Programs used:

Illustrator, Rhino, Silhouette Studio


Martijn van Strien


I started of with recreating already existing modules, to get the hang of their working, to ultimately design my own. This shows the improvements needed for the first design I made myself: Using the slits in the middle causes the double layer effect to be to tight, so this will be removed in the next version. Plus the connections where found to be not strong enough. So for the next version I'll make the connections in either a bigger size or create a different connection all together.

The first image shows how the connectors where intended. Like previously mentioned I made the connectors both bigger as well as a slightly different connector. In the end, when showing the modules to others, we started playing around with the other possibilities the properties could give us. Resulting in the next two pictures. Especially the last, I found much more interesting and beautiful than the actual design. And thus for the final design I went with this way of connecting.


Illustrator file Modules, download here

For 'how to connect?' Please watch the video on the homepage. Below are some stills showing the final result of the sleeve.

Printer settings:

Yellow Vilt s100/p60/cp20 | Blue Vilt s100/p60/cp20 | Green Wool s100/p70/cp20.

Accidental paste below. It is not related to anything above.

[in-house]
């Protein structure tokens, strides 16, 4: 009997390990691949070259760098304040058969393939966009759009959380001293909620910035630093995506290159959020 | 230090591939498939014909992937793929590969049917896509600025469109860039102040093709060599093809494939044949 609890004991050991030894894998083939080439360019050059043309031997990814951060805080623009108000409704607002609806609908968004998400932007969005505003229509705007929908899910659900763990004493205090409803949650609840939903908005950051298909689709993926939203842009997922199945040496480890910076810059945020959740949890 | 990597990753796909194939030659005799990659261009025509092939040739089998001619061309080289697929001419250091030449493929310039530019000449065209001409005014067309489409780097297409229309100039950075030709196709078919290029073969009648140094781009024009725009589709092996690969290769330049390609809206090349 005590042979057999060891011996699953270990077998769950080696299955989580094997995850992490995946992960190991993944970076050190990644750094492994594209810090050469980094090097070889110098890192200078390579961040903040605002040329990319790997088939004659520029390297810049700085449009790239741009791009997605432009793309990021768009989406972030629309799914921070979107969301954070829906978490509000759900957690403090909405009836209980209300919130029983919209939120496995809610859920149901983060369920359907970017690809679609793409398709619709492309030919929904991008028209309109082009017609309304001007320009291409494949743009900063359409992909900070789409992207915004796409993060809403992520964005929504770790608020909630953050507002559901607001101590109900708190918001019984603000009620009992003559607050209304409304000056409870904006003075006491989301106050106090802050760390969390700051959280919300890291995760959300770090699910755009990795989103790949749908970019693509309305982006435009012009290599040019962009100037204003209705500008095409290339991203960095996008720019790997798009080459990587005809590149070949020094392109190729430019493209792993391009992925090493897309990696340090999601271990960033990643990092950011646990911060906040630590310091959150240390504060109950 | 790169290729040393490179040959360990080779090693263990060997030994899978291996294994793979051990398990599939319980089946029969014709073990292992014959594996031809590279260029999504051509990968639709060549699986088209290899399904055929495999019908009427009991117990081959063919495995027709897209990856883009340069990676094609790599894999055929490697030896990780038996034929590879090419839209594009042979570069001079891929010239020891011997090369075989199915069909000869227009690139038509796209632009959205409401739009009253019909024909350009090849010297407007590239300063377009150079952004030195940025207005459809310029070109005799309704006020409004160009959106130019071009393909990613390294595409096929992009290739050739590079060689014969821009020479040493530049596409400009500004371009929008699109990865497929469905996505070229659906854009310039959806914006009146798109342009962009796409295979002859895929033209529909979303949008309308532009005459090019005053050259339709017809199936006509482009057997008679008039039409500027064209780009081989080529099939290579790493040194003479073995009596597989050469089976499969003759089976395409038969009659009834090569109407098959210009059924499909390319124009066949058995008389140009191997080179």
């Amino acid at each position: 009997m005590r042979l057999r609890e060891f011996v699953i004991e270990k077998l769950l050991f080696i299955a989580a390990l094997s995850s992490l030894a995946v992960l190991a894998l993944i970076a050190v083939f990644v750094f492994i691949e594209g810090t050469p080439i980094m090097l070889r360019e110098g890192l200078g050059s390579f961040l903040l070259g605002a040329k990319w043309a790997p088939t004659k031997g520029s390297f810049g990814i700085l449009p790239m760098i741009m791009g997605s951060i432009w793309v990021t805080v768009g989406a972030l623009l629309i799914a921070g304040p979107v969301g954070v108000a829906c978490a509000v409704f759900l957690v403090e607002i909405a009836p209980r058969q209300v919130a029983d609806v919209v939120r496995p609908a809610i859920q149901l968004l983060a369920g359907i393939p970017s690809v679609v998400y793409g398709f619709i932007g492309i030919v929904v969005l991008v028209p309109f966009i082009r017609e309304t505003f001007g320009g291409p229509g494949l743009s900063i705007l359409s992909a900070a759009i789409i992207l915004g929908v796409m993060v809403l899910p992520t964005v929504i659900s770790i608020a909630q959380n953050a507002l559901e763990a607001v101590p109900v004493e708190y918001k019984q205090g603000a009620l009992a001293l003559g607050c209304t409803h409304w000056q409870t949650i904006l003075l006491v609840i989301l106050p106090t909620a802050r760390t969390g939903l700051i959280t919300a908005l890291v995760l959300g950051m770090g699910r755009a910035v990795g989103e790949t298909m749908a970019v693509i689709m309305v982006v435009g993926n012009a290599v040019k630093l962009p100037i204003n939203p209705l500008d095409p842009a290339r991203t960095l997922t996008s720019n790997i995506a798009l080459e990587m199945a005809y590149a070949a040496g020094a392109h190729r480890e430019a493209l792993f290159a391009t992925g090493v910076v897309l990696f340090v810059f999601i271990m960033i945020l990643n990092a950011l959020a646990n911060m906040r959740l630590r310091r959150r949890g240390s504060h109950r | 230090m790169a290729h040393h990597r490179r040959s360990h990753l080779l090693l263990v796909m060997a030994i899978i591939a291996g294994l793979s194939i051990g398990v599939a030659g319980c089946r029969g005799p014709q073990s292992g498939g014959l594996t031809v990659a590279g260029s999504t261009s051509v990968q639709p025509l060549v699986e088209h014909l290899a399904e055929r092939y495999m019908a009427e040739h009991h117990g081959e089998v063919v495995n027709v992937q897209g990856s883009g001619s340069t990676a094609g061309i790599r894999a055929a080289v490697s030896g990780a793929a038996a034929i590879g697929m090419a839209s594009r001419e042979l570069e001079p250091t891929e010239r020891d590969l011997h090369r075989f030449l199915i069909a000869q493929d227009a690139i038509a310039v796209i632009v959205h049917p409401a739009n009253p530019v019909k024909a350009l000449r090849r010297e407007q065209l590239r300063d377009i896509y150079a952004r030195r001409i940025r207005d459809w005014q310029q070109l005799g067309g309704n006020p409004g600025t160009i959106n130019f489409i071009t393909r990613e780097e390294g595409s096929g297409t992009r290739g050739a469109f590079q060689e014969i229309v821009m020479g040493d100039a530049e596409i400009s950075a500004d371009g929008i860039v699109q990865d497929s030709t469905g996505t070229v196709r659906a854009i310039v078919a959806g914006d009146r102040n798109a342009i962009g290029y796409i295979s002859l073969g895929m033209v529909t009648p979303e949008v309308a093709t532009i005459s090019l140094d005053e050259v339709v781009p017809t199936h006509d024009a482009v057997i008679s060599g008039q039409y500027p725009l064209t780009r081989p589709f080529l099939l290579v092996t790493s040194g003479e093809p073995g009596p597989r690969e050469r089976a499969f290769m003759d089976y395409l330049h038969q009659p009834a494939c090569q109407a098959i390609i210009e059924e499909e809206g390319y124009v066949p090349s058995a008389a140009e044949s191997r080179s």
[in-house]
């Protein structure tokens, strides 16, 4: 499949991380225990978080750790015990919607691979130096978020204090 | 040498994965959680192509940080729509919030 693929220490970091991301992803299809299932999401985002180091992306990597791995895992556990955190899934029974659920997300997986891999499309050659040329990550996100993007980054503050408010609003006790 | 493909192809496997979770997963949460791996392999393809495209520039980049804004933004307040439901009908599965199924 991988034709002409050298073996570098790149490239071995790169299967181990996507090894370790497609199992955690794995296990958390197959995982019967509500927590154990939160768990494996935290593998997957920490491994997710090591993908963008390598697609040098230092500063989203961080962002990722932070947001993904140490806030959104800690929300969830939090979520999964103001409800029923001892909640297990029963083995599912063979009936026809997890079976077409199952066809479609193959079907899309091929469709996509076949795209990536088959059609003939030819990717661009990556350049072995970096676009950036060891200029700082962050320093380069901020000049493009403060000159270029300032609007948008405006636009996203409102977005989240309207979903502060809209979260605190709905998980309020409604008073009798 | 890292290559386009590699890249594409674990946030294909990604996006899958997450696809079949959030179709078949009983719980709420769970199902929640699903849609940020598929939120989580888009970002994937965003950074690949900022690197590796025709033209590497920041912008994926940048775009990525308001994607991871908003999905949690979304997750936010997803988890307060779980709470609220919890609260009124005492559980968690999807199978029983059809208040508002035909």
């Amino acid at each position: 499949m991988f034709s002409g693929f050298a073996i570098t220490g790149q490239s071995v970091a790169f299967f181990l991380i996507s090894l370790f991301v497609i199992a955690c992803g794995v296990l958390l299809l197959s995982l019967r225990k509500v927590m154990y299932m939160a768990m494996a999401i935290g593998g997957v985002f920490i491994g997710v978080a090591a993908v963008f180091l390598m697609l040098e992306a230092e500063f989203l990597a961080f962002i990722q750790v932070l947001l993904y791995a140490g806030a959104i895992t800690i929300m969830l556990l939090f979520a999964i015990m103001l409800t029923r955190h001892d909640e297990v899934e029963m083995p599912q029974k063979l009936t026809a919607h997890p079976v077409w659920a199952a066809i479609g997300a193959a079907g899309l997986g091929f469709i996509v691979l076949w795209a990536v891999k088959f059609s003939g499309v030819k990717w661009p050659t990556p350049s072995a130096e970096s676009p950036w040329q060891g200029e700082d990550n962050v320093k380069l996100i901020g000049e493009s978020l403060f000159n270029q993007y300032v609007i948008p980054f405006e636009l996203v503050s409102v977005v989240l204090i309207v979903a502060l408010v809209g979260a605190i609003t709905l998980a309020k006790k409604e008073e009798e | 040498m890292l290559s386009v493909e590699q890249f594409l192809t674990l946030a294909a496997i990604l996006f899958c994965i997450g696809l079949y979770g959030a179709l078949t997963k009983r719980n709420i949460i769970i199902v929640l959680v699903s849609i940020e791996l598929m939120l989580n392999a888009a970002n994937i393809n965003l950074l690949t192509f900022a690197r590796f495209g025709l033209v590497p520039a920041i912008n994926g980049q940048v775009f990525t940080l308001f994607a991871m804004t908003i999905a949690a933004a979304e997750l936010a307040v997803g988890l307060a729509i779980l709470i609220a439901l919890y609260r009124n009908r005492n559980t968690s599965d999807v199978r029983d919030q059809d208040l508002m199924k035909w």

The power on the lasercutter machine was 90% out of 100. And the geen wool would have been better with a higher power. Plus I would not necessary recommend cutting wool, as it smells very, very bad.

In general I recommend either (faux) leather or vilt mainly as lasercutting fabrics. Most important thing to reconsider when picking the fabric is does it unravel/fray? When the fabric does, it is less suitable for lasercutting. So:

  • Preferably pick a fabric that does not fray (for the most beautiful result)
  • For the textiles that do; lasercut a test shape to see if the laser melts the fabric edge enough to keep it from unraveling.
  • Keep in mind natural (animal) materials, like leather and wool, smell extremely bad after being cut. Make sure you have enough time to let them air out before using them in your project.
  • MOST IMPORTANT: do the coin test on any non-natural material! Hold a copper coin (ex. €0,05 cent) with tweezers into a flame to heat it up. After that hold the still-hot-coin onto the fabric that you are doubtful about. Keep the coin back into the flame, do you see a green flame after the coin went in? DON'T use this fabric in the lasercutter. I'll come back on this in a later week.

For this design in specific, you could say with all modular fashion projects, it is important to pick a thicker fabric. Mainly because most of the connections made are not very strong. The more rigid the fabric (the harder it is to bend), the better it is suitable for modules, so that when pulled the male part stays hooked on the female side better.